T/F: Down Syndrome is usually lethal.
False
Serious heart malformations: VSD (ventricular septal defect)
Edward Syndrome
Presents with: cleft palate
Patau Syndrome
ASD (atrial septal defect), inguinal hernia, fare degree of MR in children who do survive
Patau Syndrome
Features: females, short, webbed neck, lack of secondary female sex characteristics
Turner Syndrome
Hormone Replacement Therapy early on can lead to ovulation and child bearing.
Turnder Syndrome
Often diagnosed at age when girl should have gotten period but did not.
Turner Syndrome
Karyotype for Klinefelter Syndrome
47XXy
2 X oocytes fertilized by 1 y sperm
Klinefelter Syndrome
Features: male, tall, disproportionately long limbs, gynecomastia, small testes, learning disabilities, sterile
Klinefelter Syndrome
small piece of distal end of X chromosome appears as though its falling off
Fragile X Syndrome
Fragile X Syndrome: boys or girls?
-affects boys more than girls but affects both
Features: long headed, large prominent ears, elongated face, mild-mod-severe MR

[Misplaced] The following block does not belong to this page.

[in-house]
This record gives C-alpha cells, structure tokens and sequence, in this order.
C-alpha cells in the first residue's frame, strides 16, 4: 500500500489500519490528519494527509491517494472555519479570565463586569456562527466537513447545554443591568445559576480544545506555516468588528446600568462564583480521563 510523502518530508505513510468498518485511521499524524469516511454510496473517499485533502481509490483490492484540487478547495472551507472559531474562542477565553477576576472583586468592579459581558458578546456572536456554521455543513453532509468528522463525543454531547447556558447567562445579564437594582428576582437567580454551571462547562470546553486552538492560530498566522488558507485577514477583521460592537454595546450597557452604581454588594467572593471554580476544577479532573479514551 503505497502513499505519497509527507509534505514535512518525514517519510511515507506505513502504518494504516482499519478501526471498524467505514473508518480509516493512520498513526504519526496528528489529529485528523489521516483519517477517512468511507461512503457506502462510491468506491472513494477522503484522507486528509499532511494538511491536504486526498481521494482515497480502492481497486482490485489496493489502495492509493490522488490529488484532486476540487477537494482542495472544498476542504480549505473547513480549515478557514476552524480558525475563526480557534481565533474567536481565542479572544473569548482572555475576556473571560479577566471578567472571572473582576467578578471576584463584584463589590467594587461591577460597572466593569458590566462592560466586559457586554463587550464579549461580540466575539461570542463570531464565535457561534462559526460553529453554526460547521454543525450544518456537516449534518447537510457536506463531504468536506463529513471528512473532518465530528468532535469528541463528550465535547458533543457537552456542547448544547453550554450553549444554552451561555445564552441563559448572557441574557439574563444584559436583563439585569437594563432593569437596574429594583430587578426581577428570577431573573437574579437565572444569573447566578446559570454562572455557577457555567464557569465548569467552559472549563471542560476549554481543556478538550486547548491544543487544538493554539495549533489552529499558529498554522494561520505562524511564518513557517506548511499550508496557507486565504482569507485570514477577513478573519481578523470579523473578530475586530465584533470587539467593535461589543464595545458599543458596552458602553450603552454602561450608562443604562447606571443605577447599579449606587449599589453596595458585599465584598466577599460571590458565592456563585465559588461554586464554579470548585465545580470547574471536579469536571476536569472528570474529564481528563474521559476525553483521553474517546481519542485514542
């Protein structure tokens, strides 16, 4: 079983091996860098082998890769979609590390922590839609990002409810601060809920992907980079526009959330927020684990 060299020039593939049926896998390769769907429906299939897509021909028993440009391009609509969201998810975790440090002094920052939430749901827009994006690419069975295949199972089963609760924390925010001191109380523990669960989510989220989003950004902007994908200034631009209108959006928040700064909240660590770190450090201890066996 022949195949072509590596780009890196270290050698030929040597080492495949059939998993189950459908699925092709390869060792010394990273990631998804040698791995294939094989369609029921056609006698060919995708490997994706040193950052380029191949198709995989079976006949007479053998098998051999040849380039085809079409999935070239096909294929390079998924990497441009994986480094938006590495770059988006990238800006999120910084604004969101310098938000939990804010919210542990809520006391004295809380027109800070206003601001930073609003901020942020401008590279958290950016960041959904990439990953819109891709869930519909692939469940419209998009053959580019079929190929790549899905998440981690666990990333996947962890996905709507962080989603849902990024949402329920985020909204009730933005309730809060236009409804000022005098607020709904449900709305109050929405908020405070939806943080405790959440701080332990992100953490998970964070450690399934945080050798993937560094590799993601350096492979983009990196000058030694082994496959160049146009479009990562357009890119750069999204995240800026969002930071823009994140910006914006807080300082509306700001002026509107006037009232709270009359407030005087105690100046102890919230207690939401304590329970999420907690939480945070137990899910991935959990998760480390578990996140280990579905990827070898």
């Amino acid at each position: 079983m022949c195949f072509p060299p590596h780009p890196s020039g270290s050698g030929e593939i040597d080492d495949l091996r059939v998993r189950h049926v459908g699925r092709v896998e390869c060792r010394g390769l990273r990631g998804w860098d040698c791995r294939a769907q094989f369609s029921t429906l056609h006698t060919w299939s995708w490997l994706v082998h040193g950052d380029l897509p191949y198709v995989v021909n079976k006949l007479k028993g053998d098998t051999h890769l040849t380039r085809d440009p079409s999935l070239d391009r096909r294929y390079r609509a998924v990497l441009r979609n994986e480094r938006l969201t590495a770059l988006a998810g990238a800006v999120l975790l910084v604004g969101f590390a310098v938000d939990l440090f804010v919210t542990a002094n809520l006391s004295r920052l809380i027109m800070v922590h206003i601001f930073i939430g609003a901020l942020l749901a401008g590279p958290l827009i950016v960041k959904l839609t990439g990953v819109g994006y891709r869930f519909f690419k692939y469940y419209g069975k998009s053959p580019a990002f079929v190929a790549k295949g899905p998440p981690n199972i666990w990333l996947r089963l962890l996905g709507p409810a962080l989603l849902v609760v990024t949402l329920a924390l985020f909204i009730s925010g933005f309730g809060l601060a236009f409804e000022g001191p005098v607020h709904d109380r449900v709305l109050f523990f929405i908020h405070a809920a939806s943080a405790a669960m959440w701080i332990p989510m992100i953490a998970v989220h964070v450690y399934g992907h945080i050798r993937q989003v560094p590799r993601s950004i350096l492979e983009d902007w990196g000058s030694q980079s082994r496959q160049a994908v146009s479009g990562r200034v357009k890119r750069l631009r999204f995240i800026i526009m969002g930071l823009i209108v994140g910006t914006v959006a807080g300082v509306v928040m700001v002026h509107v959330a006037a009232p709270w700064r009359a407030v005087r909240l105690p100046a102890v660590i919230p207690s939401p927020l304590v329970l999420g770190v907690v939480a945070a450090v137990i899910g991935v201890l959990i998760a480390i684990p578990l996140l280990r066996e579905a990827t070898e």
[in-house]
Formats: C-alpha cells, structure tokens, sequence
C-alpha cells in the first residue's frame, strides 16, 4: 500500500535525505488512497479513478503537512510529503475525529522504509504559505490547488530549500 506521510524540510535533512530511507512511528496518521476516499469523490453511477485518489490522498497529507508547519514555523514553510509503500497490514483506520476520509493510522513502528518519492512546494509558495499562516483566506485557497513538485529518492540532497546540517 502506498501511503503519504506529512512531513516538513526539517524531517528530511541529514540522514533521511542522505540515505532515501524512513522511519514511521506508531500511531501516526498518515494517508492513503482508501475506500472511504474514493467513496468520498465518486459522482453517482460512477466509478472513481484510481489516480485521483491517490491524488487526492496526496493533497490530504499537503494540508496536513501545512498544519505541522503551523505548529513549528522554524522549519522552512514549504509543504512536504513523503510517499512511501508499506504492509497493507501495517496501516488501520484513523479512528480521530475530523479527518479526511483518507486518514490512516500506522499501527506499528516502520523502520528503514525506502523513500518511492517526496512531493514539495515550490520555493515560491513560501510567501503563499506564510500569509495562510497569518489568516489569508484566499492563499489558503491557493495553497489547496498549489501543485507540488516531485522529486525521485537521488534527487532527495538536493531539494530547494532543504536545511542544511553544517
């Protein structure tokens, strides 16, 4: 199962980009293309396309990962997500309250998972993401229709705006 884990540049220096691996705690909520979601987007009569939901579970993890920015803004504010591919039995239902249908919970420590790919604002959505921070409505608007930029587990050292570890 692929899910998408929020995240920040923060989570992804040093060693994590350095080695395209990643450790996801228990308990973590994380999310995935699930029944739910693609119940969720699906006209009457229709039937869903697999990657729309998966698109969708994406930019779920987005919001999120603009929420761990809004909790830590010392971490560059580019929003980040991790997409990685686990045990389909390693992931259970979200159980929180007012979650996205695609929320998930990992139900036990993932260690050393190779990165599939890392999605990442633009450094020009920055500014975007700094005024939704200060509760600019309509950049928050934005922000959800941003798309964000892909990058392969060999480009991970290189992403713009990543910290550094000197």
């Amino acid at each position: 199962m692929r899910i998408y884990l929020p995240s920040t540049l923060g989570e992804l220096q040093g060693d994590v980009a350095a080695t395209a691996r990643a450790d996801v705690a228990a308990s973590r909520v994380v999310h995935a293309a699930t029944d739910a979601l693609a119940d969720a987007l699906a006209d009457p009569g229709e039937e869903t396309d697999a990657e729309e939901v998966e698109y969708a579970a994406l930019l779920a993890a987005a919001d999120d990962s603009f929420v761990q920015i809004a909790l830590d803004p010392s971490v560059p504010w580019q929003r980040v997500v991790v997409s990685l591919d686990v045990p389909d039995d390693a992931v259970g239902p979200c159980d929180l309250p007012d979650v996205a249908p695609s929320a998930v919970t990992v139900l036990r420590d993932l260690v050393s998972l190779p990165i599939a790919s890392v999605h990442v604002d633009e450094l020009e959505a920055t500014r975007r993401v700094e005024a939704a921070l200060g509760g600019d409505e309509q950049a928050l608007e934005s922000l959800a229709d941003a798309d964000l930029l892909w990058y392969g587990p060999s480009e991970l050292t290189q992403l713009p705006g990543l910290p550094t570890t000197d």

Fragile X Syndrome
one of the more common inherited forms of MR
Fragile X Syndrome
This gene yields a distorted product seen in Fragile X patients.
FMR1
Possible role of FMR1
-found shuttling between nucleus and cytoplasm
-perhaps moves transcript
Inheritance pattern: more frequently from moms to sons than from dads.
Fragile X Syndrome
Increased severity and frequency with subsequent generations.
Fragile X Syndrome
Severity of Fragile X Syndrome depends on how many _____ the patient has.
-tri-nucleotide repeats of CGG
5-50 TNRs
normal
>50-200 TNRs
premutation
>200 TNRs
affected
Pts. with PKU cannot break down _____.
phenylalanine
Pts. with PKU cannot have foods high in ____.
protein
Features: failure to thrive (developmentally delayed), liver problems, cataracts.
Classic Galactosemia
Tx: avoid dairy products
Classic Galactosemia
Features: craniofacial abnormalities, multisystem defects (cv, joint, hearing/visual)
Hurler Syndrome
Features: after period of fasting, pt. experiences lethargy, vomiting, build up of fatty acids
MCAD Deficiency
Tx:
-first: avoid fasting
-second: enzyme supplement
MCAD Deficiency
Often misdiagnosed as SIDs if death occurs early on
MCAD Deficiency
In cases where this dz is missed, it can be fatal in first 2 years of life.
MCAD Deficiency